A Doll’s House, Lyric Hammersmith
Wednesday 11th September 2019
Rachel O’Riordan, the new artistic director of this Off-West End venue, has arrived with a programme of new work by and about women, which also manages to chime beautifully with what is happening in other theatres outside London. So Tanika Gupta’s excellent reimagining of Henrik Ibsen’s A Doll’s House is not only a hugely enjoyable evening, but also speaks to other similar adaptations. Earlier this year, Stef Smith’s version of the same play, at Glasgow’s Tramway, had three Noras, and also brought the story into the contemporary world. Elsewhere, Cordelia Lynn has adapted Hedda Gabler in her Hedda Tesman at Chichester, while Rebecca Lenkiewicz’s version of An Enemy of the People has a female Stockmann at the Nottingham Playhouse.
In Gupta’s A Doll’s House, Ibsen’s Nora has become Niru, a young Bengali woman who is married to Tom Helmer, an English colonial administrator just promoted to the highly respectable position of chief tax collector. The setting is Calcutta (now Kolkata) and the year 1879, the same as the date of the play’s first production in Copenhagen. This evocation of the Victorian Empire enables the playwright to add layers of meaning, especially an explicit examination of the effects of racial antagonism, to Ibsen’s study of patriarchy and female emancipation. At the same time, she follows the original plot very closely, and this means that the drama soon starts to grip.
In the past, Niru has borrowed money from Kaushik Das, an Indian struggling to make his way in colonial society, by forging the signature of her dying father. Although her motives were completely laudable — to save Tom’s life — she fears that her husband will not approve, so when Tom sacks Das from his government job the threat of blackmail and a ruinous scandal looms large. Although Niru is supported by Uma, her older servant and mother figure, she needs more practical help: can Dr Rank, an anti-imperialist English doctor and Tom’s friend, help out? And what exactly would that cost her? Or can the arrival of Mrs Lahiri, her estranged schoolfriend, offer a solution?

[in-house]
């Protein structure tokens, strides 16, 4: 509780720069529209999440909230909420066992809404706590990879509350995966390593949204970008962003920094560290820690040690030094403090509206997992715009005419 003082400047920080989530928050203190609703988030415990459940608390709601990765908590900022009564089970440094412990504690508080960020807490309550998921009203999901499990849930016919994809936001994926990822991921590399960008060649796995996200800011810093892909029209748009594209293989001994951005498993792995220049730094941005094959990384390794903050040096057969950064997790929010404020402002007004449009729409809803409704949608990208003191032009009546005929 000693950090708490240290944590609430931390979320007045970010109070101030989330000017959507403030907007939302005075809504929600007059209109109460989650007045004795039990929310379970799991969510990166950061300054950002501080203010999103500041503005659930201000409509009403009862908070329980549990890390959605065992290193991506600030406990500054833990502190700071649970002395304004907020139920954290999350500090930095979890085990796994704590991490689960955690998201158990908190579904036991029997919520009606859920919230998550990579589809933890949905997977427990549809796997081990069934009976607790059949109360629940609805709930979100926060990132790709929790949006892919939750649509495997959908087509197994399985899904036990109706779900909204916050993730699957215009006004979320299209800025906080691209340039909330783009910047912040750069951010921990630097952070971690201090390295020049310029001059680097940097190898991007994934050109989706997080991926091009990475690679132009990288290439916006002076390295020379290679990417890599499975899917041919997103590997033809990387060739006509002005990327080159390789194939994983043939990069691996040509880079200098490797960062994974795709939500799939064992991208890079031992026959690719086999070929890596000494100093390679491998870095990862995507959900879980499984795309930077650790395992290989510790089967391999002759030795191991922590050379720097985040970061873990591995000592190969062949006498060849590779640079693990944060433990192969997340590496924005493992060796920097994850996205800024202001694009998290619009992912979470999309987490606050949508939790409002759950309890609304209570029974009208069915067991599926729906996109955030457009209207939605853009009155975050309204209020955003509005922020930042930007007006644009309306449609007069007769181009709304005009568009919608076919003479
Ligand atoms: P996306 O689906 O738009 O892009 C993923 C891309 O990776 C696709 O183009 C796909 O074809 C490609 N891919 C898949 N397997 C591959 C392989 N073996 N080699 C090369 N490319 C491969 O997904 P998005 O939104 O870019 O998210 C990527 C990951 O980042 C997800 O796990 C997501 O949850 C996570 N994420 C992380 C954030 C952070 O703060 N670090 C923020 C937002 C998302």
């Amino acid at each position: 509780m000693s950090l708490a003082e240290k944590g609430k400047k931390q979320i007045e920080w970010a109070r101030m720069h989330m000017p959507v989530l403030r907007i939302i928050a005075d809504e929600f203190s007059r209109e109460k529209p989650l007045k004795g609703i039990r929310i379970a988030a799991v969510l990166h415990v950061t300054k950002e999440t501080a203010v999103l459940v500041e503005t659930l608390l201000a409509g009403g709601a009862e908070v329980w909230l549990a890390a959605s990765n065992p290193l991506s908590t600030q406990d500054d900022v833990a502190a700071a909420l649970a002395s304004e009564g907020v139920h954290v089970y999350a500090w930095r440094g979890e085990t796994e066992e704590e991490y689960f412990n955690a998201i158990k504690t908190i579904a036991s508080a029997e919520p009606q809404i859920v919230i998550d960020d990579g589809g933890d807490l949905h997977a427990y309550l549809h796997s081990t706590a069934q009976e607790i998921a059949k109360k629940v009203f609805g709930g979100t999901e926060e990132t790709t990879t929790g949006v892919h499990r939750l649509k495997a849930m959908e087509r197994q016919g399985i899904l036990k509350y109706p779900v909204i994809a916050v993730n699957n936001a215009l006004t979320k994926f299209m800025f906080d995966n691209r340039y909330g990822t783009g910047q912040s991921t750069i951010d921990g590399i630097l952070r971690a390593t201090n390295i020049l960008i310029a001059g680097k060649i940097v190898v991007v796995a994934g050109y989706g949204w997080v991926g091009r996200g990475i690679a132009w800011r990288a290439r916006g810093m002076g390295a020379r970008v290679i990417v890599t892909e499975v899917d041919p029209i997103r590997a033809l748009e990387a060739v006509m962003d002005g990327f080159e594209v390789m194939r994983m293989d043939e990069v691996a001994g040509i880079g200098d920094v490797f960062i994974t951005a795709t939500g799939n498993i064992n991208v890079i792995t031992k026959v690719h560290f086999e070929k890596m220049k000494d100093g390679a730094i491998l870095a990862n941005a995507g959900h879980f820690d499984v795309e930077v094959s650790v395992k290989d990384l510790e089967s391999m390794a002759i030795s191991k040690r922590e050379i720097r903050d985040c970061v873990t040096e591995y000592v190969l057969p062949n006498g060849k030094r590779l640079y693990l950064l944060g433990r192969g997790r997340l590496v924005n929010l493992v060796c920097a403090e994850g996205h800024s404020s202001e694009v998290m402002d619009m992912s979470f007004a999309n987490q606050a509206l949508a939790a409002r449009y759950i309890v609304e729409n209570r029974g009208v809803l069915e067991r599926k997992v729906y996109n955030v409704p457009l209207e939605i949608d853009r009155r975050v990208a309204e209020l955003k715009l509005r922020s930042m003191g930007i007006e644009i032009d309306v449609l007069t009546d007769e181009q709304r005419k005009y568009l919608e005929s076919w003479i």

O’Riordan’s production has a great set by Lily Arnold, a sun-speckled courtyard which effortlessly passes for any of the rooms in the Helmer household, and her cast is superb. Anjana Vasan is a petite Niru, who looks small and fragile when her husband, played by Elliot Cowan, towers over her, this visual image suggesting perfectly the mixture of masculine and colonial power that lies at the core of this adaptation. At the beginning, Vasan really is child-like, smuggling sweets into the house and sharing them secretly with Arinder Sadhra’s Uma. By contrast, Cowan’s Tom is confidently dominant, taking her into his arms as if she really was just a doll, and holding her up playfully in the air.
Soon enough, with the arrival of Colin Tierney’s gloomy Dr Rank, a man who seems to accept his own ill-health with equanimity, but is sharply critical of the British presence in India, the political issues of the play come into focus. Rank questions what exactly the Brits contribute to the subcontinent, and he suggests that the Raj will not exist for ever. This sense of mortality is echoed by Assad Zaman’s Das, who is not only portrayed as a dodgy character, but also allowed to articulate some of the anger and bitterness felt by educated Indians. Both actors convey the threats, some open, some more subtle, that their characters pose to Niru.
By contrast, both Sadhra’s Uma and Tripti Tripuraneni’s Mrs Lahiri offer a feeling of family warmth, emphasized by the fact that Uma seems to do a lot of the childcare in this household. Both women balance the male visitors very well, while composer Arun Ghosh plays his own music onstage, especially effectively in the tarantella sequence, here reimagined as an elegant beautifully poised kathak dance. When Niru’s emotions build up, she spins out of control and Vasan collapses like a broken doll. Because she will be performing this in fancy dress at a party of white colonials, there is a sense that she has agreed to make herself an exotic, orientalist, spectacle for the pleasure of the imperialists.
In the final scenes, however, as Tom, once so affectionate, becomes furious when he finds out about her forgery, the reality of English-Indian relations is revealed. In one horrible moment, he calls his wife a “savage”, and his suppressed racism comes tumbling out, quickly followed by his selfish joy when he discovers that they have been reprieved and that scandal has been avoided. At this point, Vasan’s Niru grows in moral stature and discovers a self-respect and desire for independence that she didn’t know she had. The doll imagery is elaborated and she walks out, leaving the huge doors of the set, unslammed, a gesture of silence more effective than any noise. This is a most enjoyable and stimulating adaptation of a classic drama.
This review first appeared on The Theatre Times